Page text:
Interesting and the question in my mind is how would the tiny venues be provided to and afforded by the "houseless" in such a way that anpark owner would choose to invest in such a park and then encourage them to be on their land. Campgrounds are not inexpensive to build, buy are own.ReplyDelete
Thanks for responding. Your question is one of the practical questions that have arisen from the article. I know that at the mobile home park where my brother lives in Northern California, there are some larger travel trailers living there permanently--or at least for several months. These units are probably about twenty-five feet rigs, not huge yet not tiny, and large enough for the sewer connections. The rent for these spaces, including utilities, is about $450-700, depending on the season. It seems to me a park could be set up specifically for travel rigs, just not the 40-60 foot mobile homes. You are right, though. The matter of building a travel trailer mobile park would be based on the demand for such. It seems with cities as in the California San Francisco Bay area that with housing so high that people working would be willing to invest in a travel trailer of adequate size to live in if there were rental spaces available.Delete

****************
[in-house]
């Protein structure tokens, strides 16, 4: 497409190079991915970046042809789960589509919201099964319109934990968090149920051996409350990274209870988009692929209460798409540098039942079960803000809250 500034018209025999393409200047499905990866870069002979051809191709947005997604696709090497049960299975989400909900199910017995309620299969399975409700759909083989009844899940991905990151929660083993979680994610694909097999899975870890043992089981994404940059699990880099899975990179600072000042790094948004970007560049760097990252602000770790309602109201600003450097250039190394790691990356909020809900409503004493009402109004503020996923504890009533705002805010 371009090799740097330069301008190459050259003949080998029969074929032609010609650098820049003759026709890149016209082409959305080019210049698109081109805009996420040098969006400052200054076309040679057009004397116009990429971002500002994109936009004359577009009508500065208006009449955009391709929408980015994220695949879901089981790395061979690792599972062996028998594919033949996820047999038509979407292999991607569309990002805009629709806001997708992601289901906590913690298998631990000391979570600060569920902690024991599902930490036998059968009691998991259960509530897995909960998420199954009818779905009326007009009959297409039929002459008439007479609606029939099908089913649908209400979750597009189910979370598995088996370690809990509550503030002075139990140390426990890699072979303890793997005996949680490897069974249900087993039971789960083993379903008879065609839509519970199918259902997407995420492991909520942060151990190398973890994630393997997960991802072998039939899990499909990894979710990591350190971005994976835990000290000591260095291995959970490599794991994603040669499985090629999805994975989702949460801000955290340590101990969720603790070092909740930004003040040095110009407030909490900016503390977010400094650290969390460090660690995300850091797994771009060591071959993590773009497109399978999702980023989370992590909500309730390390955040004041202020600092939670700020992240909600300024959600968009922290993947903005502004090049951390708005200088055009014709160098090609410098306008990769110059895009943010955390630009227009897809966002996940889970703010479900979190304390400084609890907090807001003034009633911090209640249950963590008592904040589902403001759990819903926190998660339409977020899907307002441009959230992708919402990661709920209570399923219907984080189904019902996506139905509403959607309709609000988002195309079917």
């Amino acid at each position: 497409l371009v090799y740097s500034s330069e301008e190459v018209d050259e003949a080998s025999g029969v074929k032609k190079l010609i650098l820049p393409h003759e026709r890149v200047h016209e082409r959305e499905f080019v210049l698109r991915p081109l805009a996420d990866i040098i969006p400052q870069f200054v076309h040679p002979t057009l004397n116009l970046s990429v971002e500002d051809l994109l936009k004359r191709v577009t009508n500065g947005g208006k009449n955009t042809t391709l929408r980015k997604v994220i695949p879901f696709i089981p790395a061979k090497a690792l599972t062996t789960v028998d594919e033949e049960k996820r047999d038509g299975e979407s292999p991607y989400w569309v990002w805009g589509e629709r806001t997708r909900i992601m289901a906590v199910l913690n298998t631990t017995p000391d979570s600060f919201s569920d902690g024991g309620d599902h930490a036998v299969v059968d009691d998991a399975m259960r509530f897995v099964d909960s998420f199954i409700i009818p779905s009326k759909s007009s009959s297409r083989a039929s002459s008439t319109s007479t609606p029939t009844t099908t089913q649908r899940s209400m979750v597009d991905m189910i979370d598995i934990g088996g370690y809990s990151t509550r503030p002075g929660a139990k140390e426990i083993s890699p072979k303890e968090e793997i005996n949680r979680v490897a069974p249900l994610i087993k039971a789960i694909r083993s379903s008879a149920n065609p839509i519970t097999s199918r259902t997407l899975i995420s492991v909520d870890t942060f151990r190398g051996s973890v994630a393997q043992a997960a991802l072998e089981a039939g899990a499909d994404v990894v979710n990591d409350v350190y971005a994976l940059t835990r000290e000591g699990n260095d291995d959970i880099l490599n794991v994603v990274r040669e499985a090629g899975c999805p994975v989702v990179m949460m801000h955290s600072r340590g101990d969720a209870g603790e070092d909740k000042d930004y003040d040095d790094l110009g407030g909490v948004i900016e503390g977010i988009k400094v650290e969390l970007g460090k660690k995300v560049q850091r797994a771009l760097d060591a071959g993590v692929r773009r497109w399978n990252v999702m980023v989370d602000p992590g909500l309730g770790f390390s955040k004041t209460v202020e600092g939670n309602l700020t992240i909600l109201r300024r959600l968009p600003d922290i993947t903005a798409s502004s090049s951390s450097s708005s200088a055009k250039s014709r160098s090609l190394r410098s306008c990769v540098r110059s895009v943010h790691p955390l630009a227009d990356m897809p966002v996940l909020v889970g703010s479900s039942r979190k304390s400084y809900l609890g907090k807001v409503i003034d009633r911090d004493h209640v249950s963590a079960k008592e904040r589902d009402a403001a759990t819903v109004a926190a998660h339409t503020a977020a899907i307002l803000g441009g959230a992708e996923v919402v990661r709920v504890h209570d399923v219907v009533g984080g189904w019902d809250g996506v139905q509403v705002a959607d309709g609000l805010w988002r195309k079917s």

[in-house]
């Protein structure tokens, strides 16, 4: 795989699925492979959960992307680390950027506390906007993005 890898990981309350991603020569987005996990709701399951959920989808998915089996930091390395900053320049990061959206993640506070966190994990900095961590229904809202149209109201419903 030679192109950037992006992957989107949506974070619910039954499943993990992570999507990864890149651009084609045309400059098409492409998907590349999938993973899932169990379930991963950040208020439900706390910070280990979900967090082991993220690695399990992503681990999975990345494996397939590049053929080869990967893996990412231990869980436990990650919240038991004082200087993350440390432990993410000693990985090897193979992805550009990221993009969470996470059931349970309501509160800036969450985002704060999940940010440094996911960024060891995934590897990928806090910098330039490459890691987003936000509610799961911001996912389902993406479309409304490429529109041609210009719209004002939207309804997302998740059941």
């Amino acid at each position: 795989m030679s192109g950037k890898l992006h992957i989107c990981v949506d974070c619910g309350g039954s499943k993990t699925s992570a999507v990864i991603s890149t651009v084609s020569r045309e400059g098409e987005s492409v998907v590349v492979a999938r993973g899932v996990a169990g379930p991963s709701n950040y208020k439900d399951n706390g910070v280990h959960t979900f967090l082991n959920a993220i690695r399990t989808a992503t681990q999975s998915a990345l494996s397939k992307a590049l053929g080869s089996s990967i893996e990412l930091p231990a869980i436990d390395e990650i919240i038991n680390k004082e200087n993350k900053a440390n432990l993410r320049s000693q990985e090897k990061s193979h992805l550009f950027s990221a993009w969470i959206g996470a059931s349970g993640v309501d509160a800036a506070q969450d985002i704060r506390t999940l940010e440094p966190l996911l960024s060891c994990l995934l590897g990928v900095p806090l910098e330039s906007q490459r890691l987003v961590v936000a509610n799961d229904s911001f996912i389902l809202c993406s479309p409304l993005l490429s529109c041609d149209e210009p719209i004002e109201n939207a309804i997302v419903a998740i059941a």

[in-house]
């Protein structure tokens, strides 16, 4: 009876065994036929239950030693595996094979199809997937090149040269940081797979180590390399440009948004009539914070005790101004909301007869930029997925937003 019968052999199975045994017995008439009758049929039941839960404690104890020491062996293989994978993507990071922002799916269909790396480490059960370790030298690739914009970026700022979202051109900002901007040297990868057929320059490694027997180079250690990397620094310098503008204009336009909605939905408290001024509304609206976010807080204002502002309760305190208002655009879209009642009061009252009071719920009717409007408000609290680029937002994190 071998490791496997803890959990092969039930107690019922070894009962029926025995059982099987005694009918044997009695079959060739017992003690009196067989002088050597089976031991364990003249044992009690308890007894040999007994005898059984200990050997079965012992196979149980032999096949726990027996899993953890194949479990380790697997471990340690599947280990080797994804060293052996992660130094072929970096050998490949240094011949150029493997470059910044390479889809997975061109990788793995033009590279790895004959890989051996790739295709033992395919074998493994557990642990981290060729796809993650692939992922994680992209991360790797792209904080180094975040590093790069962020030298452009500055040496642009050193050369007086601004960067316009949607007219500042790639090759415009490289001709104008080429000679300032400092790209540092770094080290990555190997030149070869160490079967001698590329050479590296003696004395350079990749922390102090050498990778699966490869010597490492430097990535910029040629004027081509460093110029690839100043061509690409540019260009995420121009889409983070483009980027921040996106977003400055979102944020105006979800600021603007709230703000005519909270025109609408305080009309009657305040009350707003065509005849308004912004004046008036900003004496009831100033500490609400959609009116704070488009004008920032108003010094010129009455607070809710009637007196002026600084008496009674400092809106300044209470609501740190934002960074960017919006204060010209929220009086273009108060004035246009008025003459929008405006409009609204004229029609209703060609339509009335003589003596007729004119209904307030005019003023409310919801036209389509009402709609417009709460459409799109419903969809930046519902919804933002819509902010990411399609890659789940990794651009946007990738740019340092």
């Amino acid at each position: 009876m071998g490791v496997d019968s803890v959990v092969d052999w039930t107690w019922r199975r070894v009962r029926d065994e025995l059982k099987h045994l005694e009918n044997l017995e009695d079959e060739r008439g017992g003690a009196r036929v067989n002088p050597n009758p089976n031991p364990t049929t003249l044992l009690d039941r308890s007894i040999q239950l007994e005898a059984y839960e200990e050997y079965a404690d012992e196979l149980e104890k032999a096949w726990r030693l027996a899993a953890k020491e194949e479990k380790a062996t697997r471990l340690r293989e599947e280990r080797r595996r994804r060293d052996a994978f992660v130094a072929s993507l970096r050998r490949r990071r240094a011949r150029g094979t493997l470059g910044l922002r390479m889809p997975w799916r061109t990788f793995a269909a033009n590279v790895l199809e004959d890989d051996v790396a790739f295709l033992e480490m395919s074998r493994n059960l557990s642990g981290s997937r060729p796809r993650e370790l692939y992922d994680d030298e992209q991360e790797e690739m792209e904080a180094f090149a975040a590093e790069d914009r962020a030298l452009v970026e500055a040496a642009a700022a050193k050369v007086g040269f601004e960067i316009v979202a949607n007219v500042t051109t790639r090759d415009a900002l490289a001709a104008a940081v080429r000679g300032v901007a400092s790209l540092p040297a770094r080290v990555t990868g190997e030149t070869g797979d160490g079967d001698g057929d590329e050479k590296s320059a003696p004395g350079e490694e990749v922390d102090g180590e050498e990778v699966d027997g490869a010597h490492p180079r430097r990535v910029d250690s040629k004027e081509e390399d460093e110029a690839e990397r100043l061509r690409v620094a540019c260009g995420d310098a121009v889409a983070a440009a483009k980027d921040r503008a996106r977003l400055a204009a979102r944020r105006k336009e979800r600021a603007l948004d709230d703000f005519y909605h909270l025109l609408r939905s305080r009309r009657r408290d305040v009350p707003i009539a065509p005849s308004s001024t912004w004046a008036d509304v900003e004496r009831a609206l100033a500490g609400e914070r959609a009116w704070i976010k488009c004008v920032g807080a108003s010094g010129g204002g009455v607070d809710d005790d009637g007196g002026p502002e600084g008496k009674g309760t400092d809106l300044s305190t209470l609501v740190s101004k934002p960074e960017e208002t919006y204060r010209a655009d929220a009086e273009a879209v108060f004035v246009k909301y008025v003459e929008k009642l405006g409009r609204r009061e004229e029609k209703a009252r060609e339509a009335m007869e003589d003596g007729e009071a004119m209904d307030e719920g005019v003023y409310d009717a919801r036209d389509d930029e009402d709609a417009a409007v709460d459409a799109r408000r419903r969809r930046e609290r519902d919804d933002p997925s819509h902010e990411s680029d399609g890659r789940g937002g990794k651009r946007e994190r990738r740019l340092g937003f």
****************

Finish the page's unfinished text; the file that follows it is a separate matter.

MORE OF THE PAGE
This article from a Pacific Northwest newspaper addresses the topic of what the article calls "long-term RV living." https://www.columbian.com/news/2019/jun/16/as-housing-costs-climb-living-in-an-rv-park-is-affordable-if-technically-illegal/?fbclid=IwAR3EXPS-lb4E3dTOMTr9K6z0a5YD2vIB7I0oGmo9_gORg2kTeb4AFKgPBO8ReplyDelete